$137.8B U.S. ad spend for top 200 advertisers
Even as more ad tech and digital media vendors try to circumvent agencies and go directly to brands, Facebook is assembling a global team and structure dedicated to the task of growing its revenue from agencies. And if the recent deal between Omnicom and Facebook's Instagram is any indication, the company is getting at least some traction.
Facebook recently doubled its global agency development team to 20 people, boosted its local agency partner group to 100 staffers in local markets from 30, and added 5 new agency leads to its Client Council, said Patrick Harris, director of global agency development at Facebook. The new Client Council members are all important media agency executives, including Daryl Simm (Omnicom Media Group), Laura Desmond (Publicis Groupe's Starcom MediaVest Group), Steve King (Publicis Groupe's ZenithOptimedia), Matt Seiler (IPG Mediabrands) and Dominique Delport (Havas Media, in David Jones' old spot).
Ad Age talked with Mr. Harris about the state of Facebook's agency push.
Advertising Age: What's the biggest change for Facebook's agency team this year?
Patrick Harris: This time last year we had no presence in Asia Pacific or Latin America. I spent a lot of time hiring great folks. Another big investment last year was growing our local market sales teams. We created agency partner functions that sit at the local-market level. We have almost 100.
Ad Age: Will you be offering up more user data as you expand agency partnerships?
Mr. Harris: We want to make sure Facebook data is more accessible to help during the strategic planning process ... and expose this kind of data so people can have a comparison against TV. It's simple things like being able to take data we see from reach and frequency in places like mobile and integrate it into the planning tools TV buyers are using. We haven't installed it with anyone yet but it's a new priority.
Another program that's less defined today and we're developing is insights that help the agencies understand what the consumer is doing. For example, what are the high affinities for a tired soccer mom? Does she buy two more frozen pizzas a month versus another category of women? We've not been great there.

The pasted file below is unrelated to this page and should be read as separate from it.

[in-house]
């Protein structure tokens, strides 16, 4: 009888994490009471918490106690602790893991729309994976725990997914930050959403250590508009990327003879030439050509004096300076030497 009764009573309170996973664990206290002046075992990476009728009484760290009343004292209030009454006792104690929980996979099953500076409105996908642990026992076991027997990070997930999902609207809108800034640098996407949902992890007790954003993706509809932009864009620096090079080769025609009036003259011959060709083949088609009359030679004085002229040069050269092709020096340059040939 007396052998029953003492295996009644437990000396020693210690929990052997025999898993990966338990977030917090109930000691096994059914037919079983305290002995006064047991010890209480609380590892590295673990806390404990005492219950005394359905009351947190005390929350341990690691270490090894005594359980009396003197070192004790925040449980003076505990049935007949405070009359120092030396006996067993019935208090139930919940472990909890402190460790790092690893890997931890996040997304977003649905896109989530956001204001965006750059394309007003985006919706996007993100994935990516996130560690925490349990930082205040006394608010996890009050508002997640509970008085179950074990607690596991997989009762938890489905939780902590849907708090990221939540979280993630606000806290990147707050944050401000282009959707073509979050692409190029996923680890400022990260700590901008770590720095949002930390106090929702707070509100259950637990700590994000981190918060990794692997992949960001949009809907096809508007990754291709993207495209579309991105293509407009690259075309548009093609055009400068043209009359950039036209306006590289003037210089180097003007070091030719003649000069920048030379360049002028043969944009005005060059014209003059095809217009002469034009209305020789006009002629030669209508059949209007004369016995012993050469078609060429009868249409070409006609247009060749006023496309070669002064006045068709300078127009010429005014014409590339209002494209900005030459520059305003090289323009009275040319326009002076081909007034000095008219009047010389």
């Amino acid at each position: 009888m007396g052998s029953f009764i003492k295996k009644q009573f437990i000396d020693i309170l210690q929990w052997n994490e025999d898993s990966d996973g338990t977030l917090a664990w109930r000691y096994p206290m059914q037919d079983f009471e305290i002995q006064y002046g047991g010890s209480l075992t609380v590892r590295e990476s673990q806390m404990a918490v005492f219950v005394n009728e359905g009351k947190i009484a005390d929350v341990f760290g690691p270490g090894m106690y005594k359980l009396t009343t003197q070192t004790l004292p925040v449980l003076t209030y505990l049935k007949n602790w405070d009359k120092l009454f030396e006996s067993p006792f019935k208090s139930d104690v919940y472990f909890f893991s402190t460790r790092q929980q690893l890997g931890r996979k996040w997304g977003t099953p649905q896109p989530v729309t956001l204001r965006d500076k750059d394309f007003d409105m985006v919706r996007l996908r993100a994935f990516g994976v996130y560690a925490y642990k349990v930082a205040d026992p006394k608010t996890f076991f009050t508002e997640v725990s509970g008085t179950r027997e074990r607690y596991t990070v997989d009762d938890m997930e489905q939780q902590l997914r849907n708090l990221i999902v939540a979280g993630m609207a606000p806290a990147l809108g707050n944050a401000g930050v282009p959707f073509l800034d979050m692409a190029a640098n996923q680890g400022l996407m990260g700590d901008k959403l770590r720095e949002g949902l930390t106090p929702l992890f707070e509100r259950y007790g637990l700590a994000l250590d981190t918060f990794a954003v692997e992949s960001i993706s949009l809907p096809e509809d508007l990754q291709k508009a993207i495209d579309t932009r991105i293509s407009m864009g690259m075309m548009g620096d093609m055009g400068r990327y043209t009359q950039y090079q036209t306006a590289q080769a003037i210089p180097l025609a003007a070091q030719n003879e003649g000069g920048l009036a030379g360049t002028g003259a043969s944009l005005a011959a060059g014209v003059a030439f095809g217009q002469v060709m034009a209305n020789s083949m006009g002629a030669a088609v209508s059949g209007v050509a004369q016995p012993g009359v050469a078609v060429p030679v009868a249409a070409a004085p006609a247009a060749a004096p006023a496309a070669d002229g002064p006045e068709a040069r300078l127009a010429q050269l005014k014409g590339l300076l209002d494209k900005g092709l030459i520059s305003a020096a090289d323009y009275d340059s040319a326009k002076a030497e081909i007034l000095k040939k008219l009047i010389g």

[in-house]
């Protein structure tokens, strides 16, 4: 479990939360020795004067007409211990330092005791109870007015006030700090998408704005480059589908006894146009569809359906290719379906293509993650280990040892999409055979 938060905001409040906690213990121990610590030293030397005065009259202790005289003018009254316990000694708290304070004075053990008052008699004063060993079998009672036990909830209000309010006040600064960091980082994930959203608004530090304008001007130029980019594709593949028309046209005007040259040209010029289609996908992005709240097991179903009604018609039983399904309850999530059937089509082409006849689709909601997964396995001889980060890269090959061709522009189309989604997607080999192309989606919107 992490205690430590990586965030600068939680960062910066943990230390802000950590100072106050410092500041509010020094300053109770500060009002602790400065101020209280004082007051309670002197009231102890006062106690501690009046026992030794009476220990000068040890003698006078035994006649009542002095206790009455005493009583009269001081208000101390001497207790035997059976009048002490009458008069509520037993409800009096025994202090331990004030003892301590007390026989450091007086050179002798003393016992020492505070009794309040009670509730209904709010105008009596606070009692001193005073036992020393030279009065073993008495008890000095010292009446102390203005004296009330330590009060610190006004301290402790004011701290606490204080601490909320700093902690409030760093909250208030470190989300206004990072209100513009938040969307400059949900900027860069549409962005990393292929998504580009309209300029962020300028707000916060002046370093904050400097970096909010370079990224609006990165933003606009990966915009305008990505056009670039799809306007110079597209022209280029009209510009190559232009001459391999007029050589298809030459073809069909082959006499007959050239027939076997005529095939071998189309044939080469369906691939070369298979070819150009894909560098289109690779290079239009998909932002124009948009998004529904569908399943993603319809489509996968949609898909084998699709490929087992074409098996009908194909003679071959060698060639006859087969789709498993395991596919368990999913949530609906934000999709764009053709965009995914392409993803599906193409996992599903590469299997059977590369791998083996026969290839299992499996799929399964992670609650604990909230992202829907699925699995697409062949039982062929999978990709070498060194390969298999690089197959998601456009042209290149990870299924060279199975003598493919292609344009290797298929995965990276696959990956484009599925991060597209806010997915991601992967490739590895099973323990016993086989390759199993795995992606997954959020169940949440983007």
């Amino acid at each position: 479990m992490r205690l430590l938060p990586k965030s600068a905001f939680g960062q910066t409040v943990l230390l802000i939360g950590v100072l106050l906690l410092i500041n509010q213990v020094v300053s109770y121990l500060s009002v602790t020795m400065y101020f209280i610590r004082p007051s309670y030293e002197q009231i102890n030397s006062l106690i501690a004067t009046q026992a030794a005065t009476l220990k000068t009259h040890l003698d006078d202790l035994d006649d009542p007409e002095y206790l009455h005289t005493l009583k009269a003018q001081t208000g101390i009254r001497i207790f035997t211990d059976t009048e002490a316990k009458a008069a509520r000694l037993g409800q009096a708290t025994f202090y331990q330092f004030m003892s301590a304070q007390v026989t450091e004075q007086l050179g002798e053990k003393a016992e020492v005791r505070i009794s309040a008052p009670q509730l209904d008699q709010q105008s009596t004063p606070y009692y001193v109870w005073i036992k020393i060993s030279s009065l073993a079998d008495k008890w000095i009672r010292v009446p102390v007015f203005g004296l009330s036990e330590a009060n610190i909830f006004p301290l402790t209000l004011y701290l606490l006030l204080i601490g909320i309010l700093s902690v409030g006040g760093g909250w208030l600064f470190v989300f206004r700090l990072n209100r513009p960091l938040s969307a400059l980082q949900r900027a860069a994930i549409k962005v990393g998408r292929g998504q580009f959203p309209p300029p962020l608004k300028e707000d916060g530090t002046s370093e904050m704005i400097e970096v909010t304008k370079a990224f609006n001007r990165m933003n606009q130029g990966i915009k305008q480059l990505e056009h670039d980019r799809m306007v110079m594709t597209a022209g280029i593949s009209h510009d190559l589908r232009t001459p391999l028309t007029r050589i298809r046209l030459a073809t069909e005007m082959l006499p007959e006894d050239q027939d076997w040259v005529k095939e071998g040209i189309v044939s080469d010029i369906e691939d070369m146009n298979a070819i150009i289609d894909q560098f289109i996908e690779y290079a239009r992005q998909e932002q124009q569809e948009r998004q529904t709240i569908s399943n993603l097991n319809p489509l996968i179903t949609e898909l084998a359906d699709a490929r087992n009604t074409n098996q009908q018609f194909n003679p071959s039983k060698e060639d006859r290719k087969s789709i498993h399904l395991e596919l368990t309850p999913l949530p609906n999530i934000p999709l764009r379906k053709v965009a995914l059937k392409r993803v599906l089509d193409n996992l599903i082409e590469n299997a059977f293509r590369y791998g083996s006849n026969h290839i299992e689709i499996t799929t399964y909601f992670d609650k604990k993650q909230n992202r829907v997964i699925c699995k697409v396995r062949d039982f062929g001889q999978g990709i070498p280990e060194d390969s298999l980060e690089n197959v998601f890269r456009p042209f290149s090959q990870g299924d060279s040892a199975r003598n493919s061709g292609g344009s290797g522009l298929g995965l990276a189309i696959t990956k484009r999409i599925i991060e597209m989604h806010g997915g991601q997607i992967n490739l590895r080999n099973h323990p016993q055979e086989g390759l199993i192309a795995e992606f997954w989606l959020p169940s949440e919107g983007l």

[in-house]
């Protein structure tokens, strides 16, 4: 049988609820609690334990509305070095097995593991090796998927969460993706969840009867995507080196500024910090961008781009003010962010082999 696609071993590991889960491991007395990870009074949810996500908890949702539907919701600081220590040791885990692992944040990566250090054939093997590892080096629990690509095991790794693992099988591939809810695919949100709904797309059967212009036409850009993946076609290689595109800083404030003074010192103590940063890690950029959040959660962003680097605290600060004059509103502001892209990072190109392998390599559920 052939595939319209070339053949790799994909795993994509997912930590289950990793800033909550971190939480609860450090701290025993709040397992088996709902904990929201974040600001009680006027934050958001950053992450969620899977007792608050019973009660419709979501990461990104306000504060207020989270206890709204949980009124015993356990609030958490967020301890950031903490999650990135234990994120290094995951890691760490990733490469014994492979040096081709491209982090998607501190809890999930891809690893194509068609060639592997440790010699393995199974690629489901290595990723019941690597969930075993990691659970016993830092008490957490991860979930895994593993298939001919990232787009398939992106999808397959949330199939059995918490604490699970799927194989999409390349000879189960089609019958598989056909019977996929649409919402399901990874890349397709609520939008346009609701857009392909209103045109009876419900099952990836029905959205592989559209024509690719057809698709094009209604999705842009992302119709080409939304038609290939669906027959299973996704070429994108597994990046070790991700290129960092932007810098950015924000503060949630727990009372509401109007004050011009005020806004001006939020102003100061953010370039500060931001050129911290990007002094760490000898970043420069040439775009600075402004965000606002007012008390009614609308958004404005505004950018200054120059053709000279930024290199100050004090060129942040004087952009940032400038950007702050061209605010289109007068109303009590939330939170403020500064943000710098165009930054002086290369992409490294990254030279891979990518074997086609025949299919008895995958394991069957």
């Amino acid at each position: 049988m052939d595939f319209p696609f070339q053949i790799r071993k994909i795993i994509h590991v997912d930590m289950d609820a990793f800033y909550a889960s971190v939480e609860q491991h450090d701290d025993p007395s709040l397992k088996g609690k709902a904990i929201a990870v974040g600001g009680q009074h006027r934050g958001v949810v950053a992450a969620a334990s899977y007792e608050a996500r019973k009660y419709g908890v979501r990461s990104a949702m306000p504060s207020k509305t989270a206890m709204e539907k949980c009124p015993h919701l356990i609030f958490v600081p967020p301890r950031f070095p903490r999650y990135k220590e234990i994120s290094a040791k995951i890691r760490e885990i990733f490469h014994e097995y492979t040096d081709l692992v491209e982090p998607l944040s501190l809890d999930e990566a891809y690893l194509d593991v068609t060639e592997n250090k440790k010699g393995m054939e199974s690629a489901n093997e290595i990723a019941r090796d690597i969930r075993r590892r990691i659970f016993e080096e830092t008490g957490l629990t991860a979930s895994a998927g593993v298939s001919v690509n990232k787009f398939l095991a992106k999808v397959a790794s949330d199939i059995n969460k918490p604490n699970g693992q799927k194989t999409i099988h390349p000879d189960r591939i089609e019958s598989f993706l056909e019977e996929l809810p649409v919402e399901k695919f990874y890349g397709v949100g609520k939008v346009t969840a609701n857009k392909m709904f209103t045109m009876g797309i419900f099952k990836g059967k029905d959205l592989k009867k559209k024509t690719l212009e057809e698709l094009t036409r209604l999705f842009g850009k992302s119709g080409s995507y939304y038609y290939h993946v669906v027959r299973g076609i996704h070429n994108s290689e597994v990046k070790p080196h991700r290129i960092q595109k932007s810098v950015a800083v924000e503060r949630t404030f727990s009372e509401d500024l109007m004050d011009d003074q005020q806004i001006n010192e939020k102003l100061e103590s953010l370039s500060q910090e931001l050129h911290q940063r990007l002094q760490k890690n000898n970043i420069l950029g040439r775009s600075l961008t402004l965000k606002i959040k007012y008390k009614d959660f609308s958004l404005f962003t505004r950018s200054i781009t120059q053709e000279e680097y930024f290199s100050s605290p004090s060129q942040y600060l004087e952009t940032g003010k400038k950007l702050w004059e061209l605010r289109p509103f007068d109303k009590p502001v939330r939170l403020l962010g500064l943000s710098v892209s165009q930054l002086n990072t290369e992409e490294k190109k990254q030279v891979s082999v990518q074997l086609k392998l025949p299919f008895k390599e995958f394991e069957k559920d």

Ad Age: Agency complaints about Facebook going directly to brands aren't going away. How are you responding to those complaints?
Mr. Harris: We need agency partners to scale our business. There are instances where large direct clients want to have a unique relationship with Facebook because the relationships aren't always about just trading advertising media, like Samsung -- we need to have direct relationships with those companies. There are certain clients we work with that don't use agencies at all, like a lot of the gaming clients, Amazon and eBay.
But for top brand advertisers and the majority of the global sales organization, most of the media is actually executed through agencies.
Do I think we are going to discontinue having direct conversations with clients? No. What works the best is when we have clients, agency and Facebook teams sitting together.
Ad Age: Should we expect to see more agency partnerships like what we saw with Instagram and Omnicom?
Mr. Harris: It's the first time Facebook Inc. has partnered with agency partners to bring new products to market. We're going to shift ultimately and have better user experiences in that environment as a result.
Ad Age: But that's not the case with Facebook's video-ad rollout?
Mr. Harris: We're doing more of a focused release this year, so it's not about doing the big commercial deal to start. We've had so many stops and starts with this product. It's really about getting it right and shipping a great product with great user experience and creative behind it.
Ad Age: What complaints are agencies coming to you with?
Mr. Harris: There were too many ad products. A year ago we were in a much tougher place, and I think our ads overview guide was like 37 pages. Now it's 10. There was a huge focus internally to really simplify our ads product narrative ... Like, do you want to drive direct response, in-store sales, online sales or drive mobile app installs? What are you doing about organic reach complaint?
Ad Age: What are you doing to address complaints like organic reach?
Mr. Harris: It's becoming harder and harder to cut through the clutter without really quality content. So it continues to be a short-term pain point on marketers' and agencies' minds.
Ad Age: What's Facebook planning for the future of its agency relationships?
Mr. Harris: There's an incremental increase in headcount in the budget for 2014 for the U.S. and Latin America, the two largest investment areas. Within those two, we've added [over 20 heads] this year.
Ad Age: How do the requests abroad differ from agency requests in the U.S. as you expand the global team?
Mr. Harris: There are different phases in maturity in global regions. If you rewind two years ago, here everyone wanted to talk about social metrics, sharing and fans. It's still a hugely important component but we transitioned from social metrics to business metrics.
In other markets around world...there's [still] legacy thinking around Facebook being a social vehicle and not impacting real business results.